Roadtrip! Part I: Austin to Nashville.

In case anyone wasn’t aware, James is a Spurs fan. A big one. To clarify, I mean Tottenham Hotspur (UK Football), not San Antonio Spurs (Basketball)! A few months ago he found out they would be playing a match against Man City in Nashville which we deemed was worth a week-long road trip. I have decided to break the blog up into 3 parts as otherwise one entry will be unbearably long. Don’t worry, it won’t include a match report – despite James’ eagerness to write one. So here we go, Part 1: Austin to Nashville!



We decided to hire a car for the trip and the people at Budget very kindly ‘upgraded’ us but upon reflection I’d say it was a tad unnecessary! We stopped off for a quick taco at our favourite local hangout ‘Radio‘ and were soon on our way.

Are you bored of me talking about tacos yet?
I know I am small. But this car was a BEAST.

We stopped after about 3 hours in Houston at H.E.B (supermarket) to get a quick drink. Everyone talks about the heat and humidity in Houston being insane but it is hard to appreciate until you experience it in person; the 30 second walk from the car to the supermarket was almost too much. We hopped back in and ploughed on, eventually reaching the Texas border.

Hello Louisiana! Fun facts: Louisiana was named in honour of French King Louis XIV. In 1803 the US purchased it from France for $15M, nearly doubling the size of the country. There are almost half as many alligators here as there are people, but we didn’t see any. It is also where they make Tabasco!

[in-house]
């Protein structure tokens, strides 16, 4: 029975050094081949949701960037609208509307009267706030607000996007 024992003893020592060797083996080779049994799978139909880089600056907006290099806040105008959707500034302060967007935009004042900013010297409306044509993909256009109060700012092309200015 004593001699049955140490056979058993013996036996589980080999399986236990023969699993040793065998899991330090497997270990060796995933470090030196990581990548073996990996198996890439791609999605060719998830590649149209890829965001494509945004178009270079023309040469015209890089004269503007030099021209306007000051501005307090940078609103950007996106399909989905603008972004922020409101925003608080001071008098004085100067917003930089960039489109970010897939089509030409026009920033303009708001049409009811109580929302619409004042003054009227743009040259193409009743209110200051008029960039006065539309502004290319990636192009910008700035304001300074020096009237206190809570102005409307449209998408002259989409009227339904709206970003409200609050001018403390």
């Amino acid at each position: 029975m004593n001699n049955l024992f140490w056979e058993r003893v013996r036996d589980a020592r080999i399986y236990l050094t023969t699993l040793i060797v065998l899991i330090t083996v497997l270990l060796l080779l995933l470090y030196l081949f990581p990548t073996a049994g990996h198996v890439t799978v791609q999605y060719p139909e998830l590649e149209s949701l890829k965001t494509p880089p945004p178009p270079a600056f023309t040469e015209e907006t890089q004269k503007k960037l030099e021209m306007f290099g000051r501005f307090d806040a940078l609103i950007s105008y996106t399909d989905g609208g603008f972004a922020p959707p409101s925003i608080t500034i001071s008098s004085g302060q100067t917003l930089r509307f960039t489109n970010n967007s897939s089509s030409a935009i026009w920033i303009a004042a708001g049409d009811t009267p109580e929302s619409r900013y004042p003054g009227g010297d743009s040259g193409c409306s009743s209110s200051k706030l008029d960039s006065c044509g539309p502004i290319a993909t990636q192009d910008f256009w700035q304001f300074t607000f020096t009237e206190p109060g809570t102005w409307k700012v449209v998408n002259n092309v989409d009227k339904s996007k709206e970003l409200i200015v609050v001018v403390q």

We didn’t really stop in Louisiana but the change in landscape from Texas was quite distinct: a lot more green and more churches than you can shake a stick at. I’d heard of the “Bible Belt” but it is quite something to behold throughout the South. After 8ish hours, 450 miles and several true crime podcasts we crossed the Mississippi River and the state border.


Hello Mississippi! We were staying the night in Natchez which is right on the state border, the oldest (300yrs) continuous settlement along the Mississippi River. We stayed in a big old Victorian guest house that was styled beautifully and felt like a step back in time as we entered. The streets and neighbourhood felt very Gone-With-The-Wind and as I found out later, the door way of another local guesthouse was copied for the frontage of ‘Tara’.

Natchez had more millionaires per capita than any other city in the US before the Civil War. The road we stayed on, Linton Avenue, is famous for these large Victorian homes that once served as residences for wealthy ‘Carpetbagger’ cotton merchants in the 1880s.


This porch is everything. You could just about see the river from here, across the street.

After checking in we went for a quick walk along the Bluff Path – it was a beautiful time of evening as the sun was setting. The river felt truly majestic, around 1.2 miles wide and there was hardly anyone about so we just stood and took it all in. Then we took a selfie.